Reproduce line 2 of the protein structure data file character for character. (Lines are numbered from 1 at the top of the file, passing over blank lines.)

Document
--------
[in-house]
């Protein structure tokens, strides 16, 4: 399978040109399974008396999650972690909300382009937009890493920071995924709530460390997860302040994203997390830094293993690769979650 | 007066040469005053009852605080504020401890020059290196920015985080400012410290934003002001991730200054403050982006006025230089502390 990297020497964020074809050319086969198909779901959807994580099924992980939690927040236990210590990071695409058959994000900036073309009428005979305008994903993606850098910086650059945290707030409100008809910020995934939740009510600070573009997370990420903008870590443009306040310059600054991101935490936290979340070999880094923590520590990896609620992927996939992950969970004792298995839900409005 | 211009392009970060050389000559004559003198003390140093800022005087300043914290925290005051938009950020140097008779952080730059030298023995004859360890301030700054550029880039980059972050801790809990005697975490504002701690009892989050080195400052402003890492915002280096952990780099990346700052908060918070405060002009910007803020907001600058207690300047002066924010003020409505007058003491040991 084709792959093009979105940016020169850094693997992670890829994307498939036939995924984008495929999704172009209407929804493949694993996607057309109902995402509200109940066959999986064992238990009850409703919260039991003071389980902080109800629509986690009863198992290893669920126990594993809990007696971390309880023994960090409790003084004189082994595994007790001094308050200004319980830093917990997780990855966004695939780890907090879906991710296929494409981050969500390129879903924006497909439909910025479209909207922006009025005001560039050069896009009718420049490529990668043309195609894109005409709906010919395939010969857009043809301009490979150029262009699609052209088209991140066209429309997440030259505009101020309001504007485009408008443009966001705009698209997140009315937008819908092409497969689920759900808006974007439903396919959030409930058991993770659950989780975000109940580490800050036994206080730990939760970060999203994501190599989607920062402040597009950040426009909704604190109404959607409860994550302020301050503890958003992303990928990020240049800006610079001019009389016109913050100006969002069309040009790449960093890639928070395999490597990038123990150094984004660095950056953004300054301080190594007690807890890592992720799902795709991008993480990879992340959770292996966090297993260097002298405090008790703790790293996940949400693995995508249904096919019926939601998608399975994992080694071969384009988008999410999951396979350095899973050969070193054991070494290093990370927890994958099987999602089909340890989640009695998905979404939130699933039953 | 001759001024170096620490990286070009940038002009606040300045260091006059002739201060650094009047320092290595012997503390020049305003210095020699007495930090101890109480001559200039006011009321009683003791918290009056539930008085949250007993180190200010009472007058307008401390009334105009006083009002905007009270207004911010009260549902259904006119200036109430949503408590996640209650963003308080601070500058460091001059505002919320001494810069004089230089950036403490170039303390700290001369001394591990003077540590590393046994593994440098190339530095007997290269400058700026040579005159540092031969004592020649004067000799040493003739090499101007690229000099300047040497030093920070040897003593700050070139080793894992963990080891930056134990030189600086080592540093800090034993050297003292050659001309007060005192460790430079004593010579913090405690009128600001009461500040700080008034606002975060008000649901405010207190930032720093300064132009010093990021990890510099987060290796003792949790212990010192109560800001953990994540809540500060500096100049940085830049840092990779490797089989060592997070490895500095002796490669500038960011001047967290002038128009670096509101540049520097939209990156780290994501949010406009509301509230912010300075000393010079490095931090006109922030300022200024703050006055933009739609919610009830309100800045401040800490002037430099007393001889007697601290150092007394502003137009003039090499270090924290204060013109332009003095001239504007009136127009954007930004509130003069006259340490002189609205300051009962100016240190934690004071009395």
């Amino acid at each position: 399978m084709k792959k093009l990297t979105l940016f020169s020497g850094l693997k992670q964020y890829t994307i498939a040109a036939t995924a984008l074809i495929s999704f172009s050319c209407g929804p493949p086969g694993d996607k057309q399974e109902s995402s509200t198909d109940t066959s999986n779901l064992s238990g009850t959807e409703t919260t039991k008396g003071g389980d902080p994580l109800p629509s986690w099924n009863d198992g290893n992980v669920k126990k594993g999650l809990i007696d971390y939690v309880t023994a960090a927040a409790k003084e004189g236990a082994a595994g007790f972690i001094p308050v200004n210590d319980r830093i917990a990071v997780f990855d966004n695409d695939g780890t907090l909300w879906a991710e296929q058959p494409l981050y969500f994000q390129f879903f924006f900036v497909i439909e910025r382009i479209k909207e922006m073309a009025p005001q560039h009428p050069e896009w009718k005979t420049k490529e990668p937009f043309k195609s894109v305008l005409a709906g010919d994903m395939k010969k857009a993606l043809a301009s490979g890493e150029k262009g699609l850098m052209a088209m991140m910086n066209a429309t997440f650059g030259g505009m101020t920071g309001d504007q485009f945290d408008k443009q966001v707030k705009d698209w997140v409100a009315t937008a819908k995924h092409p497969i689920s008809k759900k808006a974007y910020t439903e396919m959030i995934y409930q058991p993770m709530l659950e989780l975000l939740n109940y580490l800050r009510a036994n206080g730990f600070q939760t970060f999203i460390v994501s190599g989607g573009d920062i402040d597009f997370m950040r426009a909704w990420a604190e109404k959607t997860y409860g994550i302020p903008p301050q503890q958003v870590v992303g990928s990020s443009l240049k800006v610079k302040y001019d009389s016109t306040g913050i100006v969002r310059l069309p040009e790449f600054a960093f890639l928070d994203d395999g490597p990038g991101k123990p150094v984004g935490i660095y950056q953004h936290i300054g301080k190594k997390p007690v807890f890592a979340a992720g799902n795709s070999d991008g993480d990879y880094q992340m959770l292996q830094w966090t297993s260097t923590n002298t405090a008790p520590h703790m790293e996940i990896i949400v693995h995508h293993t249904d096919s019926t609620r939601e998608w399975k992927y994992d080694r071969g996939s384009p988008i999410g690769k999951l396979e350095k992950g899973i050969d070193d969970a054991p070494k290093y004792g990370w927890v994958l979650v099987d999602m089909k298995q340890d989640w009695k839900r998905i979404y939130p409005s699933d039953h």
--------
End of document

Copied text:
């Protein structure tokens, strides 16, 4: 399978040109399974008396999650972690909300382009937009890493920071995924709530460390997860302040994203997390830094293993690769979650 | 007066040469005053009852605080504020401890020059290196920015985080400012410290934003002001991730200054403050982006006025230089502390 990297020497964020074809050319086969198909779901959807994580099924992980939690927040236990210590990071695409058959994000900036073309009428005979305008994903993606850098910086650059945290707030409100008809910020995934939740009510600070573009997370990420903008870590443009306040310059600054991101935490936290979340070999880094923590520590990896609620992927996939992950969970004792298995839900409005 | 211009392009970060050389000559004559003198003390140093800022005087300043914290925290005051938009950020140097008779952080730059030298023995004859360890301030700054550029880039980059972050801790809990005697975490504002701690009892989050080195400052402003890492915002280096952990780099990346700052908060918070405060002009910007803020907001600058207690300047002066924010003020409505007058003491040991 084709792959093009979105940016020169850094693997992670890829994307498939036939995924984008495929999704172009209407929804493949694993996607057309109902995402509200109940066959999986064992238990009850409703919260039991003071389980902080109800629509986690009863198992290893669920126990594993809990007696971390309880023994960090409790003084004189082994595994007790001094308050200004319980830093917990997780990855966004695939780890907090879906991710296929494409981050969500390129879903924006497909439909910025479209909207922006009025005001560039050069896009009718420049490529990668043309195609894109005409709906010919395939010969857009043809301009490979150029262009699609052209088209991140066209429309997440030259505009101020309001504007485009408008443009966001705009698209997140009315937008819908092409497969689920759900808006974007439903396919959030409930058991993770659950989780975000109940580490800050036994206080730990939760970060999203994501190599989607920062402040597009950040426009909704604190109404959607409860994550302020301050503890958003992303990928990020240049800006610079001019009389016109913050100006969002069309040009790449960093890639928070395999490597990038123990150094984004660095950056953004300054301080190594007690807890890592992720799902795709991008993480990879992340959770292996966090297993260097002298405090008790703790790293996940949400693995995508249904096919019926939601998608399975994992080694071969384009988008999410999951396979350095899973050969070193054991070494290093990370927890994958099987999602089909340890989640009695998905979404939130699933039953 | 001759001024170096620490990286070009940038002009606040300045260091006059002739201060650094009047320092290595012997503390020049305003210095020699007495930090101890109480001559200039006011009321009683003791918290009056539930008085949250007993180190200010009472007058307008401390009334105009006083009002905007009270207004911010009260549902259904006119200036109430949503408590996640209650963003308080601070500058460091001059505002919320001494810069004089230089950036403490170039303390700290001369001394591990003077540590590393046994593994440098190339530095007997290269400058700026040579005159540092031969004592020649004067000799040493003739090499101007690229000099300047040497030093920070040897003593700050070139080793894992963990080891930056134990030189600086080592540093800090034993050297003292050659001309007060005192460790430079004593010579913090405690009128600001009461500040700080008034606002975060008000649901405010207190930032720093300064132009010093990021990890510099987060290796003792949790212990010192109560800001953990994540809540500060500096100049940085830049840092990779490797089989060592997070490895500095002796490669500038960011001047967290002038128009670096509101540049520097939209990156780290994501949010406009509301509230912010300075000393010079490095931090006109922030300022200024703050006055933009739609919610009830309100800045401040800490002037430099007393001889007697601290150092007394502003137009003039090499270090924290204060013109332009003095001239504007009136127009954007930004509130003069006259340490002189609205300051009962100016240190934690004071009395």